The big event in January in Paris usually is the sales. The government demands that all stores hold sales in January and July, with terrific bargains of great goods, marked down up to 70%. Stores don’t get to just do sales randomly whenever they want, and they are expected to put their past season’s merchandise on sale during those two months. It usually creates a festive atmosphere, draws shoppers to Paris from all over France, and even from other countries. People come for bargains and pretty things, the streets and stores are crowded, and traffic gets very congested. This month though, the city is almost eerily quiet, with few people in the stores, and no sign of traffic or the usual excitement about sales. Maybe it will pick up before the month is over, as people recover from the trauma to the city and the nation, but suddenly buying a sweater on sale, or a pair of shoes, seems insignificant compared to the bigger issues. I have a feeling that the sales won’t do as well this month as they normally do.
And even farther along the spectrum, in the last days of January is fashion’s Haute Couture week, with really beautiful fashion shows held by important designers of Couture clothes: clothes that have to be ordered, take several months to make and are entirely handmade (every stitch!!). They are extremely beautiful, and works of art, and also extremely expensive given the man-hours it takes to create them. France has always made a big fuss about Couture week, and about its fashion industry, ready to wear as well. Weeks after a national tragedy, it’s hard to imagine people coming from many different countries to view the fashions on the runways. But it’s an industry as well as an art, and people are resilient. And I’m sure that in a few weeks, people will be ready to see the shows, and ready to return to life. Chanel and Dior are the two most important houses that produce the clothes, and there are a number of others. And maybe after a few weeks of silent mourning, people will be ready to face the world again, and think of fashion. For now, it is quiet in Paris, and the mood is somber and strong. And in some ways, maybe it will be a relief to think of something more frivolous, and turn back the clock to an easier, simpler time. France has survived Revolution, Occupation, and two wars. The French are strong people, and they will come through this as well…..and for now, their serious quiet mood seems appropriate. It is the right reaction for the time, and perhaps good for all of us, wherever we are, to think of what’s important to us, what freedoms are essential to us, and what national values, or even what personal values we believe in. A little serious thinking never hurts. And the outpouring of support from other countries has been amazing.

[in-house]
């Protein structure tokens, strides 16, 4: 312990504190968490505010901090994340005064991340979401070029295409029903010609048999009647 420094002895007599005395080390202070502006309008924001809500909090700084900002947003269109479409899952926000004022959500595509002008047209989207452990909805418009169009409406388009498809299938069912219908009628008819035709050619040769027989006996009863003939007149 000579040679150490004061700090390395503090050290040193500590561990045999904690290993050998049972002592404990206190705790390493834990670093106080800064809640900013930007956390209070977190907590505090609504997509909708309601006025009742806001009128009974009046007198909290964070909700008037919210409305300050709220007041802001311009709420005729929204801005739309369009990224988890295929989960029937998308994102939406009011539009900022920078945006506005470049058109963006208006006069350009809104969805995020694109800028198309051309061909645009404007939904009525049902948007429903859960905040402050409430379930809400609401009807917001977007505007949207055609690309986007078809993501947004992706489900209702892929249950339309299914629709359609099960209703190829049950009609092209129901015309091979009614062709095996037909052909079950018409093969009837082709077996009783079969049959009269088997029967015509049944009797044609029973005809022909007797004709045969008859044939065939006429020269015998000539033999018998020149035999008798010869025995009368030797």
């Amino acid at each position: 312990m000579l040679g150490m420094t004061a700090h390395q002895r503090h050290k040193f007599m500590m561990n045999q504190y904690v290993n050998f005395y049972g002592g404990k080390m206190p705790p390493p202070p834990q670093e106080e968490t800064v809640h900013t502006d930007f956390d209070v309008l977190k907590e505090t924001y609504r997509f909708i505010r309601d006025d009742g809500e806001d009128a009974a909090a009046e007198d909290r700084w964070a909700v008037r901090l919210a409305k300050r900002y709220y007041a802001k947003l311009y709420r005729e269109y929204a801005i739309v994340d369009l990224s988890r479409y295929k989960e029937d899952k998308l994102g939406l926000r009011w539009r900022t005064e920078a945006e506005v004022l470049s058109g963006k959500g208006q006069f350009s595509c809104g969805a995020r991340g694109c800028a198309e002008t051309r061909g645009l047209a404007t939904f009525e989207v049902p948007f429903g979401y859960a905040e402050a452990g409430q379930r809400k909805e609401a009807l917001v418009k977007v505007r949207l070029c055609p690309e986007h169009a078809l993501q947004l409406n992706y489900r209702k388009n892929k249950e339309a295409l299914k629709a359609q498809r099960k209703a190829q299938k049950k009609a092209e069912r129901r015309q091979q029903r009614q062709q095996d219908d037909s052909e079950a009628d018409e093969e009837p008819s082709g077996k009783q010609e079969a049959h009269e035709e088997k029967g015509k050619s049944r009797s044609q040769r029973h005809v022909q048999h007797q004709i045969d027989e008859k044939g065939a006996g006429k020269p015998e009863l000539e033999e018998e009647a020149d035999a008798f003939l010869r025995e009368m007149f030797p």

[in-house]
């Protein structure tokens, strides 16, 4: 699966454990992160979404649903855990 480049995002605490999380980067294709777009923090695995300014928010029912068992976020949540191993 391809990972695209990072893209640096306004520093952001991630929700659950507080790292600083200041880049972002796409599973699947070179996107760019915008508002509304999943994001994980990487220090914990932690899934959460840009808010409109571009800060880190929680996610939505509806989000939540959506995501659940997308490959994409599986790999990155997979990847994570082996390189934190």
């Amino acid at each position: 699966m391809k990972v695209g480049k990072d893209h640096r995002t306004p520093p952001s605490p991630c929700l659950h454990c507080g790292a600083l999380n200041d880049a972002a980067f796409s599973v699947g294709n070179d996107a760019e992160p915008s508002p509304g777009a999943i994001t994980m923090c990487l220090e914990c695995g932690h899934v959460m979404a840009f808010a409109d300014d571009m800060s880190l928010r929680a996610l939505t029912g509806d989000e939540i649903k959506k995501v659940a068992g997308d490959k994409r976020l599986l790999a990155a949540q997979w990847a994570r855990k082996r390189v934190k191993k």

We live in challenging times. I hope that your life is peaceful and all is well with you. And I’ll be writing to you about the fashion shows in a few weeks, when I go to see one by Chanel. Take care.
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Greetings Danielle Steel, Thank you sharing. It’s clear you are a Writer of depth and care for others. And you are truly blessed to live such a fabulous life! It’s so kind of you to share Paris in January 2015 with the world!
I once worked for Yvonne Scio’s USA’s Grandmother. She stared in one of your Lifetime movies.
Take care, Eileen Saint Lauren, New Writer originally from South Mississippi, Represented by Julie Gwinn
Again…so glad you are safe…and seeing The Chanel Show is worth going…be careful Danielle.
thank you for the Blogs about the Paris incident, I knew you could explain it very well.
[…] who is a lover of haute couture, and a regular on the FROW at Paris Haute Couture shows, writes since the tragedy, the atmosphere of the most stylish city in the world, is much like the atmosphere was in New York […]